But, to fully appreciate the relationship between the Merriweather Lakehouse Hotel, its nearby Merriweather Post Pavilion and the community of Columbia, it helps to have a little background of this community as a whole and the vision behind its creation. It all started with a radical idea for a unique planned community by one James W. Rouse (1914-1996).
A developer by trade, a philanthropist by choice and a visionary by nature, Rouse began stirring up noise as far back as 1959 when, in a speech to area civic leaders and fellow developers, he broke the mold for current city and suburban planners and proposed that the essential purpose for any city planning should be for the welfare of its people and not merely for the glory of economic expansion and engineering mastery.
His vision was to create a city of neighborhoods where all people—men, women, families and businesses—could live, work, play and, above all, grow together in character, brotherhood, individuality, religious freedom, and experience the true joy of life; all without regard to race, creed or social status.
That was, indeed, a rather radical—if not, utopian—concept in 1959. In fact, it was a 1933 utopia-themed piece of literature called Lost Horizon by British author James Hilton about a mythical world named Shangri-La that helped inspire Rouse. So much so that, in 1962, “Shangri-La” became Rouse’s secret code name for what was to become his ideal community. And on June 21, 1967, Rouse’s vision became a reality. That date marked the official grand opening of a 32+ square mile community of self-sustaining neighborhoods within one big neighborhood called Columbia, Maryland.
Rouse’s guiding principle behind his plan for Columbia was to create “a garden for growing people”. That principle was crystalized in his slogan, “Better Living By Design”. And to his credit, that guiding principle and his vision for this utopian-type community ultimately resulted in Rouse being presented with the Medal of Freedom by President Clinton in 1995; one year before Rouse passed.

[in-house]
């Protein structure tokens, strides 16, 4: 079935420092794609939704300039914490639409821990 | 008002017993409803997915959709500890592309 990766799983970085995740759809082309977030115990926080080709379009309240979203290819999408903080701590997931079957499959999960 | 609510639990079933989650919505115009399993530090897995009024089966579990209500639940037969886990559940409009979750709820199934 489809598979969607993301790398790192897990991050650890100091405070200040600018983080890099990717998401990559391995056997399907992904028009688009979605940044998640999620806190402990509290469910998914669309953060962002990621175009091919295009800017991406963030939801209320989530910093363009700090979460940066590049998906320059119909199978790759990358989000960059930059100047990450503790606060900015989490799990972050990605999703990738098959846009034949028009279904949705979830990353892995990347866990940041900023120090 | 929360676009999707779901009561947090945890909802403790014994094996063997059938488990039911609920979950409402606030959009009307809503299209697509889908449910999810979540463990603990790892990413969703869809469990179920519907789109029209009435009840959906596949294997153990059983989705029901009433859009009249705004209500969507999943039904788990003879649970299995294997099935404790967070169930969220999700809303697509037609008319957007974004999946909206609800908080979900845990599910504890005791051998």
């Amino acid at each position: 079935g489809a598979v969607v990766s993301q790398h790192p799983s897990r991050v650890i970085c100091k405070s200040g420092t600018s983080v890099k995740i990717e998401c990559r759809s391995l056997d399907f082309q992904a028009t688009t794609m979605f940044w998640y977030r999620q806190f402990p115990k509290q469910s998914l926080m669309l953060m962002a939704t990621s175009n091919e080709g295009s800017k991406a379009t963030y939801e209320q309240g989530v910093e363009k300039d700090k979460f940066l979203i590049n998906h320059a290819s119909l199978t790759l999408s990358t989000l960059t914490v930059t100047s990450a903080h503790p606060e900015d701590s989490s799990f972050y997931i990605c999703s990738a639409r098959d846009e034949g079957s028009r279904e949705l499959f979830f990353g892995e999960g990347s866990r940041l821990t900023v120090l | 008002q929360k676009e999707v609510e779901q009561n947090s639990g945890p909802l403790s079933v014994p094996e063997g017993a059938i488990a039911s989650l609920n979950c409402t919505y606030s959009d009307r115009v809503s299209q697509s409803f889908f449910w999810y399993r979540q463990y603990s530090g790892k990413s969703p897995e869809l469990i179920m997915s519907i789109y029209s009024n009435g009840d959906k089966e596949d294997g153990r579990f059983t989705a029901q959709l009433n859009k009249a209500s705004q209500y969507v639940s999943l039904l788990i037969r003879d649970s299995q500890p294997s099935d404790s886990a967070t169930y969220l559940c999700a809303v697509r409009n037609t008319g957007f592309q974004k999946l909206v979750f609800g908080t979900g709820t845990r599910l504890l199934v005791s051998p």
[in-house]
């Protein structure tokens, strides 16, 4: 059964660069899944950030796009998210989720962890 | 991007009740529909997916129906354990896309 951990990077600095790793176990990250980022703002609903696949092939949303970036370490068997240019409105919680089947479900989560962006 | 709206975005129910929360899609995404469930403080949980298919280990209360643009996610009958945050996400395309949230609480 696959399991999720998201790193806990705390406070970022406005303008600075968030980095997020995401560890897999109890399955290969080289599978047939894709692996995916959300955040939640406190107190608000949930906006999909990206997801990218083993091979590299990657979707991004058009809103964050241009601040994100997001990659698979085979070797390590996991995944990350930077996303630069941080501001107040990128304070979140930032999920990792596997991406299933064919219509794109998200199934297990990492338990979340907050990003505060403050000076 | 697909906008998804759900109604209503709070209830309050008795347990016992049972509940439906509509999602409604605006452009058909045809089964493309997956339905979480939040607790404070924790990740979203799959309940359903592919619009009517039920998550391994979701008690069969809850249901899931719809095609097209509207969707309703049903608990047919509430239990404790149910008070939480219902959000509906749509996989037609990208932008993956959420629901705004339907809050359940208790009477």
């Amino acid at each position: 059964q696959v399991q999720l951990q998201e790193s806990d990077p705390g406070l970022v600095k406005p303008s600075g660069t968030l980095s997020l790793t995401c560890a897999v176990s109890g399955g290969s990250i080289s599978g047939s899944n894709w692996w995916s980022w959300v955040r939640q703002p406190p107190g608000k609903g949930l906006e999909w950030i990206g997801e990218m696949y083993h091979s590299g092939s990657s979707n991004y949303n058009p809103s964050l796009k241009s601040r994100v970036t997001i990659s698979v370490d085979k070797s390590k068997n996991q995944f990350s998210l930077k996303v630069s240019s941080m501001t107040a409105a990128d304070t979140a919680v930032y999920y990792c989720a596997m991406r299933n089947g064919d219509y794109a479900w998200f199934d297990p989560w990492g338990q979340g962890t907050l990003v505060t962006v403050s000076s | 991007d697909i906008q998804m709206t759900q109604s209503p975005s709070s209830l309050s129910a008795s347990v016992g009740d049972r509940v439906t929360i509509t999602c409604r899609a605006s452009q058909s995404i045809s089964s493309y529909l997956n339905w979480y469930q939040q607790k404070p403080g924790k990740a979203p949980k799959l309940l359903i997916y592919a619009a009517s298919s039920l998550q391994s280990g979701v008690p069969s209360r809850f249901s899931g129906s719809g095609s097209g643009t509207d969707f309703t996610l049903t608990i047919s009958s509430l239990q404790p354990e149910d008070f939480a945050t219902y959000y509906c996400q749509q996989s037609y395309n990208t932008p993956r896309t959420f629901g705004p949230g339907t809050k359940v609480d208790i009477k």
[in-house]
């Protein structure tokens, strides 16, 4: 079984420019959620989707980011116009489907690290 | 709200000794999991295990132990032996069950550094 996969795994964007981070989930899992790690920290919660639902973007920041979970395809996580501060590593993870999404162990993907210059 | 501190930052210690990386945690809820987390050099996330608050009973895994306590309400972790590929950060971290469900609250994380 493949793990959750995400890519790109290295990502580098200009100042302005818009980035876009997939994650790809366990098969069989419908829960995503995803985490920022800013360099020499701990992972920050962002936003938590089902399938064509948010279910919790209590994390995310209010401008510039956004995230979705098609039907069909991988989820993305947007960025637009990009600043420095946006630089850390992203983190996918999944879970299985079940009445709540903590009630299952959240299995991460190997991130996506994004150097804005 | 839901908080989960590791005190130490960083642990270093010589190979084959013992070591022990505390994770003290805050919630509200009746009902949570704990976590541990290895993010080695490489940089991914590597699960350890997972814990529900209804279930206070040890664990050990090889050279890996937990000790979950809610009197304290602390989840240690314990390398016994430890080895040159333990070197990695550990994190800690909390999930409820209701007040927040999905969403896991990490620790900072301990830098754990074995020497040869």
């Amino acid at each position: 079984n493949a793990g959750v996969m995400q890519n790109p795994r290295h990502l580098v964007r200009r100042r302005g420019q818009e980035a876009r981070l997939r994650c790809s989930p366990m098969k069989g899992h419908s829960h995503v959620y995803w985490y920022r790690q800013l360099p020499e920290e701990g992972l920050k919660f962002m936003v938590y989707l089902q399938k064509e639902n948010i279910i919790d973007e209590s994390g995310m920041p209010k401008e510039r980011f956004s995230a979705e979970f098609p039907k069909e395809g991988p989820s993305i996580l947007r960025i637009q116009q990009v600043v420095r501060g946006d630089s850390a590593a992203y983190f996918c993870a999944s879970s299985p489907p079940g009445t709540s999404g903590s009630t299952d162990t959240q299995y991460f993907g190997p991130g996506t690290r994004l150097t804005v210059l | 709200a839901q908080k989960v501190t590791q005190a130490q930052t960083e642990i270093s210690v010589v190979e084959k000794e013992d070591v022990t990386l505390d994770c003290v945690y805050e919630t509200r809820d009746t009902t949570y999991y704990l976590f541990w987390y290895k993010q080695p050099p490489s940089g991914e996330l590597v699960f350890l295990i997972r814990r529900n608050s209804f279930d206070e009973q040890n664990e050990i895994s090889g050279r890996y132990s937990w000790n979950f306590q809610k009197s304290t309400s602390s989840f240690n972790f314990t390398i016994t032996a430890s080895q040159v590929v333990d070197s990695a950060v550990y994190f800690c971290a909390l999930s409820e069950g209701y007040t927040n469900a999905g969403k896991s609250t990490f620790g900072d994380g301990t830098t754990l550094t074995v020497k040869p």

Columbia It is strategically located in central Maryland about 20 miles southwest of Baltimore, some 25 miles northeast of Washington, D.C. and a good 30 miles northwest of Annapolis. Before he settled on the Maryland site for his ideal community, Rouse had explored possible locations in Atlanta, Georgia and Raleigh/Durham, North Carolina. But Maryland’s Howard County seemed to be more centrally located within the eastern seaboard of the United States and well-placed near the nation’s Capitol and it’s immediately surrounding cities of Baltimore and Annapolis.
Along with its emphasis on the “human values” side of life, the impressive development plan of Columbia was certainly a comprehensive engineering feat, especially given its origins some 55 years ago. It was ingeniously designed to create ten distinct—yet, conceptually integrated—self-contained villages. They included (in order of establishment): Wilde Lake, Harper’s Choice, Oakland Mills, Long Reach, Owen Brown, Town Center, Hickory Ridge, Kings Contrivance, Dorsey’s Search and River Hill. Wilde Lake was established in 1967 while River Hill wasn’t finalized until 1990.